P332 Treat to target in Crohn's disease: ultrasonographic response is associated with better outcomes

    loading  Checking for direct PDF access through Ovid


Background: Crohn's disease (CD) management targets mucosal healing on ileocolonoscopy as a treatment goal. We hypothesized that ultrasonographic response is also associated with better long-term outcomes.

Methods: Patients with CD treated with anti TNF agents who had serial small intestine contrast ultrasonography (SICUS) between January 2011 and October 2016 were identified. Disease site (based on bowel wall thickness), extent of lesions, and presence of complications (stenosis, prestenotic dilation, abscess, or fistulas) were evaluated using SICUS. Inclusion required pre-therapy SICUS with follow-up SICUS after 12 months, or 2 SICUS≥12 months apart while on maintenance therapy. At second SICUS, complete responders had all improved lesions, non-responders had worsening or new lesions, and partial responders had other scenarios. CD-related outcomes of corticosteroid need, hospitalization, and surgery were assessed at one year from the second SICUS.

Results: Seventy CD patients treated with anti-TNF alpha therapy (36% with Infliximab, 64% with Adalimumab) were identified. Most patients had ileal disease (67%) and stricturing phenotype (54%). Based on SICUS, thirty-five patients (50%) were complete sonographic responders, 24 partial (34%), and 11 non-responders (16%). Complete and partial responders at SICUS had a reduced risk for surgery in comparison with non responders [p=0.012 (0.11, CI: 0.021–0.60), p=0.04 (OR 0.17, CI: 0.031–0.93)]. Complete responders at SICUS had a reduced risk for need for rescue corticosteroids in comparison with non responders [p=0.012 (OR 0.17, CI: 0.031–0.93)].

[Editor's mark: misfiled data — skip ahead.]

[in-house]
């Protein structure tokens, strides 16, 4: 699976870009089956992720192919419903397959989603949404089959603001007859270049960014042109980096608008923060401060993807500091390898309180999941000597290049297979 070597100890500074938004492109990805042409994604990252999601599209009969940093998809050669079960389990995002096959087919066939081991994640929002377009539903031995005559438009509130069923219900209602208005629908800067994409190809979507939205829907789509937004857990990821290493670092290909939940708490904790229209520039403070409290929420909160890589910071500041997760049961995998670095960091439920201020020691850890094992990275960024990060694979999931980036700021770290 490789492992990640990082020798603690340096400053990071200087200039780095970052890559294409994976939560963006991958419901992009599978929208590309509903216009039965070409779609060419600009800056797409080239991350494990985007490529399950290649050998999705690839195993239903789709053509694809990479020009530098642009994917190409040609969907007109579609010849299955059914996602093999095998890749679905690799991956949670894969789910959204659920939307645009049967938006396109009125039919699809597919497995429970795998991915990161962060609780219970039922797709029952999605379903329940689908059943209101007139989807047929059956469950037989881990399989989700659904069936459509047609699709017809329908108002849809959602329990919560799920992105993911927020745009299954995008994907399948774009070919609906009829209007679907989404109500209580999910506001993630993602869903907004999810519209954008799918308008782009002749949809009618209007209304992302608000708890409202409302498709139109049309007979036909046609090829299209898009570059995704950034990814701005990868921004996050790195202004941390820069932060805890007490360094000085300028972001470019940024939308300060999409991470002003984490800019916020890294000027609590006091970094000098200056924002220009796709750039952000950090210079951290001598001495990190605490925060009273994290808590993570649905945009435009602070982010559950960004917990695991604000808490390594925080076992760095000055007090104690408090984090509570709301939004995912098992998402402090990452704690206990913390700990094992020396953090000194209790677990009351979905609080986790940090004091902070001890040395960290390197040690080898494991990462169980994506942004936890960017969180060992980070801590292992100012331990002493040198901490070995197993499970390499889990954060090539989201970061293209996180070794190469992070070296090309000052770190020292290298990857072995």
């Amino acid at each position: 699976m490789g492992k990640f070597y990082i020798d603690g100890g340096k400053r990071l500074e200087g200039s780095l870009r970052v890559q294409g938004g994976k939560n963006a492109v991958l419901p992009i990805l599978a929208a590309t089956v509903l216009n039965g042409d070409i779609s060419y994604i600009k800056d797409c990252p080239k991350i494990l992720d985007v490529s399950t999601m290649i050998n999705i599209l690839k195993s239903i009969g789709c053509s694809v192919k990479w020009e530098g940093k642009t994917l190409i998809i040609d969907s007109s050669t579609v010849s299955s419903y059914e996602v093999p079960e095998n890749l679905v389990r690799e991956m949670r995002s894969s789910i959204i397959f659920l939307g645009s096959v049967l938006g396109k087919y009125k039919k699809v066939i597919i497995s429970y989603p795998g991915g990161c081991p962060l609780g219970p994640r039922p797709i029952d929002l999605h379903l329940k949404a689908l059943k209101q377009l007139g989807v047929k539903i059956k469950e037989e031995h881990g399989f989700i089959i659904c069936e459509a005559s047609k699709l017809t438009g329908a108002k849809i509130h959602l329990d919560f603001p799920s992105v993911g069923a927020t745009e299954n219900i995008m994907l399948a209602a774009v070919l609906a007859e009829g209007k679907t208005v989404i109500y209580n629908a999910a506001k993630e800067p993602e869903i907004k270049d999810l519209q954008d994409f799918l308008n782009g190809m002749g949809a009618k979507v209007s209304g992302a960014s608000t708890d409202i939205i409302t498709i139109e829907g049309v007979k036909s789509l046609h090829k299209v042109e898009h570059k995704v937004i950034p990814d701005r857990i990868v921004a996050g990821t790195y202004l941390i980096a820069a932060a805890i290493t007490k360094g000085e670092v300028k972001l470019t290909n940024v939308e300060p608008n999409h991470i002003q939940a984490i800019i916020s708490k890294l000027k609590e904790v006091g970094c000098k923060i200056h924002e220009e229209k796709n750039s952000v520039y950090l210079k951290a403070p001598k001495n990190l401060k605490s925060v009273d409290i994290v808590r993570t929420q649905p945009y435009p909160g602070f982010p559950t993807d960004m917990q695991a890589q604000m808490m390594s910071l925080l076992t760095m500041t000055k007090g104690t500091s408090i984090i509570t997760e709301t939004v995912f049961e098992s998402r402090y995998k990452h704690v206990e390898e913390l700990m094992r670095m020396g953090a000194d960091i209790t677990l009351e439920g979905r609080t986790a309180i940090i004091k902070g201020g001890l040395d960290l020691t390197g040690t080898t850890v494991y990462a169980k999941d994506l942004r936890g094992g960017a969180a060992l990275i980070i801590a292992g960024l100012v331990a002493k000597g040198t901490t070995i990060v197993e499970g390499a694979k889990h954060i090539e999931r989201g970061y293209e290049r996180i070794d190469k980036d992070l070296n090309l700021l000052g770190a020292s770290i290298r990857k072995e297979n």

Conclusions: Ultrasonographic response to medical therapy is associated with significant reductions in long-term risk of surgery and steroid usage among CD patients. These findings suggest the significance of response assessed by ultrasonography as a treatment target.

Related Topics

    loading  Loading Related Articles